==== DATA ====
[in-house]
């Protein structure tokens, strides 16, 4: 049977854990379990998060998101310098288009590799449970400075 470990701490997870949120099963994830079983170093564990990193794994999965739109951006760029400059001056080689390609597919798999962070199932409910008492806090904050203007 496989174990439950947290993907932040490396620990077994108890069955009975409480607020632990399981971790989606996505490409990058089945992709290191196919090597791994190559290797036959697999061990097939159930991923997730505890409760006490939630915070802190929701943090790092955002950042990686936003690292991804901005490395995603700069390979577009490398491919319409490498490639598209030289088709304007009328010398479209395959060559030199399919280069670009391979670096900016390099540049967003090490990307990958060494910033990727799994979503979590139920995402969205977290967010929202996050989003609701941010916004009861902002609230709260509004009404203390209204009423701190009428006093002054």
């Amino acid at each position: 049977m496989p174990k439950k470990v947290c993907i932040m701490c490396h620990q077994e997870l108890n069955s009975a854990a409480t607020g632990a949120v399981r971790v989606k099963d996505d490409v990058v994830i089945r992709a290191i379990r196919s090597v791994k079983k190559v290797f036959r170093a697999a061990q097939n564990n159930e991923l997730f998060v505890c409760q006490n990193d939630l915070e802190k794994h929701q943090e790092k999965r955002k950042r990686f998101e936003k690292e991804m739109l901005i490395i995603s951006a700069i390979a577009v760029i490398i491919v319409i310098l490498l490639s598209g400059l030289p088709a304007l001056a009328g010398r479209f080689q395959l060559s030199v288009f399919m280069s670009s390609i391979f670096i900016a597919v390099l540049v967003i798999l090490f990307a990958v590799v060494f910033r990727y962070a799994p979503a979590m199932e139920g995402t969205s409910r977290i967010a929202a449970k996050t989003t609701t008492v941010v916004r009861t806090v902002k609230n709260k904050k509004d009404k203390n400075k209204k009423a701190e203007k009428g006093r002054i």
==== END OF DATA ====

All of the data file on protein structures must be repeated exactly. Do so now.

[in-house]
């Protein structure tokens, strides 16, 4: 049977854990379990998060998101310098288009590799449970400075 470990701490997870949120099963994830079983170093564990990193794994999965739109951006760029400059001056080689390609597919798999962070199932409910008492806090904050203007 496989174990439950947290993907932040490396620990077994108890069955009975409480607020632990399981971790989606996505490409990058089945992709290191196919090597791994190559290797036959697999061990097939159930991923997730505890409760006490939630915070802190929701943090790092955002950042990686936003690292991804901005490395995603700069390979577009490398491919319409490498490639598209030289088709304007009328010398479209395959060559030199399919280069670009391979670096900016390099540049967003090490990307990958060494910033990727799994979503979590139920995402969205977290967010929202996050989003609701941010916004009861902002609230709260509004009404203390209204009423701190009428006093002054």
């Amino acid at each position: 049977m496989p174990k439950k470990v947290c993907i932040m701490c490396h620990q077994e997870l108890n069955s009975a854990a409480t607020g632990a949120v399981r971790v989606k099963d996505d490409v990058v994830i089945r992709a290191i379990r196919s090597v791994k079983k190559v290797f036959r170093a697999a061990q097939n564990n159930e991923l997730f998060v505890c409760q006490n990193d939630l915070e802190k794994h929701q943090e790092k999965r955002k950042r990686f998101e936003k690292e991804m739109l901005i490395i995603s951006a700069i390979a577009v760029i490398i491919v319409i310098l490498l490639s598209g400059l030289p088709a304007l001056a009328g010398r479209f080689q395959l060559s030199v288009f399919m280069s670009s390609i391979f670096i900016a597919v390099l540049v967003i798999l090490f990307a990958v590799v060494f910033r990727y962070a799994p979503a979590m199932e139920g995402t969205s409910r977290i967010a929202a449970k996050t989003t609701t008492v941010v916004r009861t806090v902002k609230n709260k904050k509004d009404k203390n400075k209204k009423a701190e203007k009428g006093r002054i």